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  1. #1

    Default The reason I prefer to read favorable reviews

    I believe the vast majority (99%+) of purfumers know what they are doing, and by the time they have a fragrance ready to sell they have achieved the creation they intended. Based on this assumption, there are two basic judgments for the fragrance reviewer or connoisseur to share:

    1. a judgment of the reviewer’s personal enjoyment of the fragrance, or
    2. a judgment of the perfumer’s success in creating the fragrance s/he intended.

    Based on my first premise (that the perfumer knows what s/he intended and has accomplished it), commentary on the second point above is really not helpful to me.

    However, the first judgment is helpful because if the reviewer enjoys the fragrance then s/he will be more likely to distil, in charitable terms, the nature and related sensations of the fragrance with an understanding and appreciation of the perfumer’s intent.
    Last edited by vonMises; 1st March 2010 at 07:22 PM.

  2. #2

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    Default Re: The reason I prefer to read favorable reviews

    A thoughtful and upbeat take on reviews.

    A potential flaw, though, is that the perfumer might not have been able to achieve what s/he intended because of economic considerations. That is, the boss might have dictated the use of inferior ingredients that the perfumer would have bypassed. In that case, a frustrated perfumer and, quite possibly, an inferior fragrance.

  3. #3
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    Default Re: The reason I prefer to read favorable reviews

    This is a stimulating topic.

    I see at least one other area to consider. I will put it in similar terminology:

    3. A judgment of the extent to which the actual fragrance reflects the marketed product.

    This may be consistent with the perfumer's intent, or it may be an embellishment or caricature of the perfumer's intent. I doubt it is always a 100% match.

    I tend to value negative reviews, if they state why they dislike it. It doens't necessarily dissuade me, but it helps me develop a perspective. Actually all thoughtful reviews help me develop a perspective.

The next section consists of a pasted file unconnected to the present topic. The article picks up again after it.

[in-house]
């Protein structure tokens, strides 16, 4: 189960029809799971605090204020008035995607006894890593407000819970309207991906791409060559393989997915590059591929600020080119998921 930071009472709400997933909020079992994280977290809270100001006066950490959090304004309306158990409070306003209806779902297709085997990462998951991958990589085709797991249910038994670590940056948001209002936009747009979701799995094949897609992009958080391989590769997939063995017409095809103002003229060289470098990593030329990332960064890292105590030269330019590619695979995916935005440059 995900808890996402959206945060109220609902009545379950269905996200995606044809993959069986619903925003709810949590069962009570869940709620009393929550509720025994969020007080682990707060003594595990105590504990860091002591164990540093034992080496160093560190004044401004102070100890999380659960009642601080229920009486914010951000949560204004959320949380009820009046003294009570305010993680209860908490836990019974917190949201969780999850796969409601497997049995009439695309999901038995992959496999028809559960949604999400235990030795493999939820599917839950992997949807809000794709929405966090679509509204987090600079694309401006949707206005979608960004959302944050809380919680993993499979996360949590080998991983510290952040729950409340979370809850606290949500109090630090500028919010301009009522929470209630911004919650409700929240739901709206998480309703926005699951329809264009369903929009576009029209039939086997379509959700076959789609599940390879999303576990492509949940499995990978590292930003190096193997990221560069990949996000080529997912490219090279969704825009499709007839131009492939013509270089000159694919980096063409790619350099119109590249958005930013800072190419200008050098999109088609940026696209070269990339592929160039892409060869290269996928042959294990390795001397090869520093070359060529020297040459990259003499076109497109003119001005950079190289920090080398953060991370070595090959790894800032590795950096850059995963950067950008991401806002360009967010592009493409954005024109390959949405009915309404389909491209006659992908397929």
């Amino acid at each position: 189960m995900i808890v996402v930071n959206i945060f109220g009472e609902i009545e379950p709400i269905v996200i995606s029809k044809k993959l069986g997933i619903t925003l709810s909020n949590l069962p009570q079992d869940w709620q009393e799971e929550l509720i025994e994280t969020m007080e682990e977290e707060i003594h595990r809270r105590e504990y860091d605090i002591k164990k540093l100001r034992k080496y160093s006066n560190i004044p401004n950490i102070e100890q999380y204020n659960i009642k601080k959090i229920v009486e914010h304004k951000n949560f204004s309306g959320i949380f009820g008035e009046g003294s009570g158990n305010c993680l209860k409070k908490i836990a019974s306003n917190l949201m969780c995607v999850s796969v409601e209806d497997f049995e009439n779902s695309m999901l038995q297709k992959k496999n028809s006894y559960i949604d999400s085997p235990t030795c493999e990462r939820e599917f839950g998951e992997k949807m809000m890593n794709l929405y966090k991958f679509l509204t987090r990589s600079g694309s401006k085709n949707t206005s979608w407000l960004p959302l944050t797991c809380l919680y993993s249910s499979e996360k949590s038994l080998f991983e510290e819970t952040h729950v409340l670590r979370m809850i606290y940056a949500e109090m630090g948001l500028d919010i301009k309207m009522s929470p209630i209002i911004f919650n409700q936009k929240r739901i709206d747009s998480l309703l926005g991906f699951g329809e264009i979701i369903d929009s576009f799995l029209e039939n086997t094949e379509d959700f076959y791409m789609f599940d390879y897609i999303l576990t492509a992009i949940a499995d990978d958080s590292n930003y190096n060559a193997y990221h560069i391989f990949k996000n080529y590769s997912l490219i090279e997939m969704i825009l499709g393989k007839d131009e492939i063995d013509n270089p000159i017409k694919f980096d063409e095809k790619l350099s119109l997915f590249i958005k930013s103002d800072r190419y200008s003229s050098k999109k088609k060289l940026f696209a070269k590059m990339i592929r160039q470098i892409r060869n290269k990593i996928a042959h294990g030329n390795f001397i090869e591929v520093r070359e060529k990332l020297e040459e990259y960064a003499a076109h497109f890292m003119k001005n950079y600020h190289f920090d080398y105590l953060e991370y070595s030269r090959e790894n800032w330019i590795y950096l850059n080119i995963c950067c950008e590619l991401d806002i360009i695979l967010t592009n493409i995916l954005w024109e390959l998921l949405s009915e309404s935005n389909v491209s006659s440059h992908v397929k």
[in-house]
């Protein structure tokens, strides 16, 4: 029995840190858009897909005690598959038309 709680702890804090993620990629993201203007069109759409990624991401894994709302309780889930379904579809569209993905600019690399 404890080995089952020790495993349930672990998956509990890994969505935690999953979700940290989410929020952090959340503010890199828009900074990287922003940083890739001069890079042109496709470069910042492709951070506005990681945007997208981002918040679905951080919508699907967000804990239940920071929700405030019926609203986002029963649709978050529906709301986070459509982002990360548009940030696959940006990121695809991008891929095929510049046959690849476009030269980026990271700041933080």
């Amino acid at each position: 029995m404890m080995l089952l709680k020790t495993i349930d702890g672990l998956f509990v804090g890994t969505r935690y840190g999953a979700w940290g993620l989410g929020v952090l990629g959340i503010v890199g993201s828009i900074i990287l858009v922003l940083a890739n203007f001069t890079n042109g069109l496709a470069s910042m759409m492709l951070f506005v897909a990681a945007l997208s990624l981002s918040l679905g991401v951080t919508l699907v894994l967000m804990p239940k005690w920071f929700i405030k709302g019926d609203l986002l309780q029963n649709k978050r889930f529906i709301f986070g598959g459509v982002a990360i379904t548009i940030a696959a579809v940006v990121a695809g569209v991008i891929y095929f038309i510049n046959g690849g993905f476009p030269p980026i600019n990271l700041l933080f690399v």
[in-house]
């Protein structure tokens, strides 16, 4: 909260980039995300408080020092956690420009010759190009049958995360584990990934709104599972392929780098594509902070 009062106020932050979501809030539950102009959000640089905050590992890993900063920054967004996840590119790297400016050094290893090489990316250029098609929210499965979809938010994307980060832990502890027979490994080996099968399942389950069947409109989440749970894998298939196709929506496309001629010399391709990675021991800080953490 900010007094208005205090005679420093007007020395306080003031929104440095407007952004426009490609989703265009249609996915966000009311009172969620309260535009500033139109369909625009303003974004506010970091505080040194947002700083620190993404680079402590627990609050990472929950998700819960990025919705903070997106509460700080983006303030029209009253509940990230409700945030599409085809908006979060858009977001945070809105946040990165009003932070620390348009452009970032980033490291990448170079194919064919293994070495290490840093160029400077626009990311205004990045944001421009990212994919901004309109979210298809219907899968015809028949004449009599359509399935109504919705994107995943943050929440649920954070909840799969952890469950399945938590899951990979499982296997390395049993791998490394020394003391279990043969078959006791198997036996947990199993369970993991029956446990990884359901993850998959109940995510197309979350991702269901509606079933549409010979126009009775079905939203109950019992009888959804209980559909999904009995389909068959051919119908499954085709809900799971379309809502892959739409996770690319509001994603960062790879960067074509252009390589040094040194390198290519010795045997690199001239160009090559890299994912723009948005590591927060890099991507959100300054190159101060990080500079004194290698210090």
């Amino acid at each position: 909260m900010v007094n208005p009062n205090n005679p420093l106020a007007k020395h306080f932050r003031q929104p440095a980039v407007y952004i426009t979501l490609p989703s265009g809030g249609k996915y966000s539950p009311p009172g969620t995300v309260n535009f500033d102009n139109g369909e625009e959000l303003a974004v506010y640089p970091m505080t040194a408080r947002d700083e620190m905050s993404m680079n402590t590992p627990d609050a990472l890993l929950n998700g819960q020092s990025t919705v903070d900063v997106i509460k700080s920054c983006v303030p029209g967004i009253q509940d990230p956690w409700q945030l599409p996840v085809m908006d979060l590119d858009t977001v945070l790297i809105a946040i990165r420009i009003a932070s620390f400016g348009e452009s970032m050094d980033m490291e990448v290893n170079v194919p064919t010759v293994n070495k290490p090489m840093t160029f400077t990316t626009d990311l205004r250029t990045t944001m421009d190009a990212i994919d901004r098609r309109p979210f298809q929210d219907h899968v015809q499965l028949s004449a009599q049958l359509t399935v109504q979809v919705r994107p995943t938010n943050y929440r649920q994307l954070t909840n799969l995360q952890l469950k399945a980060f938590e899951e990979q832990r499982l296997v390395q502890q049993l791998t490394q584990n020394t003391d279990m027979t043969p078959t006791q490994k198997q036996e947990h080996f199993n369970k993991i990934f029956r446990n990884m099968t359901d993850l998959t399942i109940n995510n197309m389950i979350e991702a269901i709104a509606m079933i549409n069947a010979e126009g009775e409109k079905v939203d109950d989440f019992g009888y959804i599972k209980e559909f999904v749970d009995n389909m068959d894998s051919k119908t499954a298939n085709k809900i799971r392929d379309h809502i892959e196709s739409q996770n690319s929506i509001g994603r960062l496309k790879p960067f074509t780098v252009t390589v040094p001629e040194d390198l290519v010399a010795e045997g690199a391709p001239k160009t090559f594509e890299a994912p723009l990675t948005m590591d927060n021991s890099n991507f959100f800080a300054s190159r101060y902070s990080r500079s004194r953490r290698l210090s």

4. #4

    Default Re: The reason I prefer to read favorable reviews

    I value negative reviews as well, but usually not as much because they often are more indicative of the reviwer's preferences; if I know a reviewer does not typically like sweet fragrances, but likes one particular sweet fragrance then I might presume that particular fragrance is especially unique.

    But I had not taken into consideration the possibility that substitute, different, or cheaper ingredients might be used that the original perfumer had not intended. Not knowing the cost range between the most expensive to the cheapest ingredients, it is difficult for me to judge the motivation for cost savings vs. the risk of ruining a great recipe.

  5. #5

    Default Re: The reason I prefer to read favorable reviews

    Quote Originally Posted by vonMises View Post
    I value negative reviews as well, but usually not as much because they often are more indicative of the reviwer's preferences; if I know a reviewer does not typically like sweet fragrances, but likes one particular sweet fragrance then I might presume that particular fragrance is especially unique.

    But I had not taken into consideration the possibility that substitute, different, or cheaper ingredients might be used that the original perfumer had not intended. Not knowing the cost range between the most expensive to the cheapest ingredients, it is difficult for me to judge the motivation for cost savings vs. the risk of ruining a great recipe.
    It's rarely that a great recipe is ruined but instead never even formulated. Perfumer's are given budgets to work with right from the beginning and have a rough idea of what chemicals/oils/absolutes will be possible to use, and which won't. I can only imagine what kind of amazing perfumes we'd have if we gave perfumer's unlimited budgets. We'd have far more scents of the Amouage/Malle/vintage MPG caliber.
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  6. #6

    Default Re: The reason I prefer to read favorable reviews

    I tend to read both favorable and negative reviews. I find that favorable reviews tend to be better because the reviewer will often state specifically what notes they're getting that please them. Negative reviews tend to not be specific and along the lines of "Smells like Raid", which I assume they don't mean literally and don't tell me anything. Similarly, a favorable review along the lines of "Smells heavenly. This gets me tons of compliments and will be my new signature scent" is equally useless. I guess I shouldn't be so harsh since I haven't contribute a review yet...

  7. #7

    Default Re: The reason I prefer to read favorable reviews

    I find both types of reviews - positive & negative equally entertaining.

  8. #8

    Default Re: The reason I prefer to read favorable reviews


  9. #9